The other thing is I am trying to work on a side project, so even if I could agree with you that I "see" the solution, I would still want to try to explain it. A teacher is not that good of a teacher if all they do is say to the student "Well, I see the solution, why don't you?". Please consider not responding to this thread if you can't try to teach or explain why you "see" the solution. I understand you are asserting you can see, let's "see" if someone else shares your view.

Let's look at this position.

We can follow the principle "knights before bishops". However, one lands mate. Even though it is simple to you and me, there is still calculation involved to determine which knight to play. We can't merely stop at the principle "knights before bishops". We need to see that one ends up in getting mated.

The comment about someone else playing Re1 seems to be a principle based knee jerk reaction to the position. Re1 is not the best continuation after c3. However, I could see how a beginner is trained to do this without thinking and without calculating.

If you put the moves into an engine, you will see a3 and Re1 is stronger in evaluation than c3 and Re1. Both scenarios are plausible 2 moves deep. Neither are the best continuation.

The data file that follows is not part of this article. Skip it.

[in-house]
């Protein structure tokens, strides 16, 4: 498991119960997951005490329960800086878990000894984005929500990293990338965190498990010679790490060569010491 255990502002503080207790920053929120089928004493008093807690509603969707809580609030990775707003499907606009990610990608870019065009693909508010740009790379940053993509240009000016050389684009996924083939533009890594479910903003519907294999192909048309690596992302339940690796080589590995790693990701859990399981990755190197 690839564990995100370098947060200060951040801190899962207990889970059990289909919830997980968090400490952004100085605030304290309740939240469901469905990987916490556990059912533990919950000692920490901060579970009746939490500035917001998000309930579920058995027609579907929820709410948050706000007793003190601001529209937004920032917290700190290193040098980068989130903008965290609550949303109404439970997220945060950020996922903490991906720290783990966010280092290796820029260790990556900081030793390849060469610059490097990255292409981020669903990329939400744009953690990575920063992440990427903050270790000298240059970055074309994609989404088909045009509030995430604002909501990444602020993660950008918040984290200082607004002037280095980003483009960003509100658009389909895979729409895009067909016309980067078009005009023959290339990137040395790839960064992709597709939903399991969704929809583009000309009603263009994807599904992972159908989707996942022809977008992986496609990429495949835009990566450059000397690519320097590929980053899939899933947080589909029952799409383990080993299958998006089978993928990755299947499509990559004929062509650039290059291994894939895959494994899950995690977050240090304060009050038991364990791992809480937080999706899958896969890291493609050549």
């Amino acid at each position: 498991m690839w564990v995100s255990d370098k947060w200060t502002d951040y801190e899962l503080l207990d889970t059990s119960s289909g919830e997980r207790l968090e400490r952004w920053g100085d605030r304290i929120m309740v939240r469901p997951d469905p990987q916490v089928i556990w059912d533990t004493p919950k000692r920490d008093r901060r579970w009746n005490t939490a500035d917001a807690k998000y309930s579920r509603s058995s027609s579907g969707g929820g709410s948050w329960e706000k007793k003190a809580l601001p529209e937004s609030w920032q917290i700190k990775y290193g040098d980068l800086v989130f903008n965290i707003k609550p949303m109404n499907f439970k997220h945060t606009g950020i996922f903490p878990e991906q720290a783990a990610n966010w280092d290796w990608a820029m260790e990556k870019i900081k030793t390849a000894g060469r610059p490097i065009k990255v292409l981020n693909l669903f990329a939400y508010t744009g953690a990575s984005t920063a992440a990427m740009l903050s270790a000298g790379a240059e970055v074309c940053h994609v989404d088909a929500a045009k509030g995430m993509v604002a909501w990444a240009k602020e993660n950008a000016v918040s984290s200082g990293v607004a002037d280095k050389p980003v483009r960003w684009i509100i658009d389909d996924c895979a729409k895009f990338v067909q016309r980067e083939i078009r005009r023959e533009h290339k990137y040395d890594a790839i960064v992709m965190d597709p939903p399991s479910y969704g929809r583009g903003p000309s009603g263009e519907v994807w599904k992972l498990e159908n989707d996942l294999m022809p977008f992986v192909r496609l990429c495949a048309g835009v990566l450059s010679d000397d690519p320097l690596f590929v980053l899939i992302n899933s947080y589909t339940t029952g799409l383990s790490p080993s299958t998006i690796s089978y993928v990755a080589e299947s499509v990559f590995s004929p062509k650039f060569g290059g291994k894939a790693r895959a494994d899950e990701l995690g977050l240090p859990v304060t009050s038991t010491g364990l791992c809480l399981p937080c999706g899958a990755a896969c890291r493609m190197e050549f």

The trolling was too subtle for me to spot right away. Well played, I guess. Bye.

I am not trolling, I am discussing a position. You just say "I see" and provide no lines of play. You are the one trolling as far as I can see.

Anyone is welcome to continue this discussion. The original question was, how far deep do you need to calculate to decide a3 or c3 is better? Please provide more than just one move explanations and then say "Because I see that is the solution" like Gramophones did.

I see this sequence as the solution

The simple answer is that because of c3, the bishop that was once on b4 doesn't cover the e1 square for the rook, anticipating Ba6! a3 allows the diagonal to stay open and Re1 isn't playable after Ba6. Enough of the trolling.